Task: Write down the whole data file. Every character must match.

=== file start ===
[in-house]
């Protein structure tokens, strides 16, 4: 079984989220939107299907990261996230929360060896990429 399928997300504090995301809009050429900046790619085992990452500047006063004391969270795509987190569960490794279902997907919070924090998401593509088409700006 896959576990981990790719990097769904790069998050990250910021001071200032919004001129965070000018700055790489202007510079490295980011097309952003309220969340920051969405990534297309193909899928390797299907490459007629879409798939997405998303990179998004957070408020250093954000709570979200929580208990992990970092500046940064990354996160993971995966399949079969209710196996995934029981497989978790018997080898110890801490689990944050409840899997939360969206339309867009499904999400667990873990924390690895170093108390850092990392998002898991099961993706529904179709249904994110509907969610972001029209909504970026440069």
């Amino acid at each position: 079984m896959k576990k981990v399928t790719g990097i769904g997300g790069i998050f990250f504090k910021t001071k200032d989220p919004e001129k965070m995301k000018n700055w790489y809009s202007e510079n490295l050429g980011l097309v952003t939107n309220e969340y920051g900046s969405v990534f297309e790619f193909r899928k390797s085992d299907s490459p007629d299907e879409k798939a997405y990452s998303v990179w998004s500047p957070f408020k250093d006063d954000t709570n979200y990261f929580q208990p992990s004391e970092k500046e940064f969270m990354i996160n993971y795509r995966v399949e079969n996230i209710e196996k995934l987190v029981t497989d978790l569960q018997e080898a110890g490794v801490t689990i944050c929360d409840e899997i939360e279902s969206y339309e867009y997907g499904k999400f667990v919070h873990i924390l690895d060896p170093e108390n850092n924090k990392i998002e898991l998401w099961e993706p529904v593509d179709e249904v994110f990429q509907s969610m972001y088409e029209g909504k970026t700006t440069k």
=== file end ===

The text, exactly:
[in-house]
């Protein structure tokens, strides 16, 4: 079984989220939107299907990261996230929360060896990429 399928997300504090995301809009050429900046790619085992990452500047006063004391969270795509987190569960490794279902997907919070924090998401593509088409700006 896959576990981990790719990097769904790069998050990250910021001071200032919004001129965070000018700055790489202007510079490295980011097309952003309220969340920051969405990534297309193909899928390797299907490459007629879409798939997405998303990179998004957070408020250093954000709570979200929580208990992990970092500046940064990354996160993971995966399949079969209710196996995934029981497989978790018997080898110890801490689990944050409840899997939360969206339309867009499904999400667990873990924390690895170093108390850092990392998002898991099961993706529904179709249904994110509907969610972001029209909504970026440069």
């Amino acid at each position: 079984m896959k576990k981990v399928t790719g990097i769904g997300g790069i998050f990250f504090k910021t001071k200032d989220p919004e001129k965070m995301k000018n700055w790489y809009s202007e510079n490295l050429g980011l097309v952003t939107n309220e969340y920051g900046s969405v990534f297309e790619f193909r899928k390797s085992d299907s490459p007629d299907e879409k798939a997405y990452s998303v990179w998004s500047p957070f408020k250093d006063d954000t709570n979200y990261f929580q208990p992990s004391e970092k500046e940064f969270m990354i996160n993971y795509r995966v399949e079969n996230i209710e196996k995934l987190v029981t497989d978790l569960q018997e080898a110890g490794v801490t689990i944050c929360d409840e899997i939360e279902s969206y339309e867009y997907g499904k999400f667990v919070h873990i924390l690895d060896p170093e108390n850092n924090k990392i998002e898991l998401w099961e993706p529904v593509d179709e249904v994110f990429q509907s969610m972001y088409e029209g909504k970026t700006t440069k």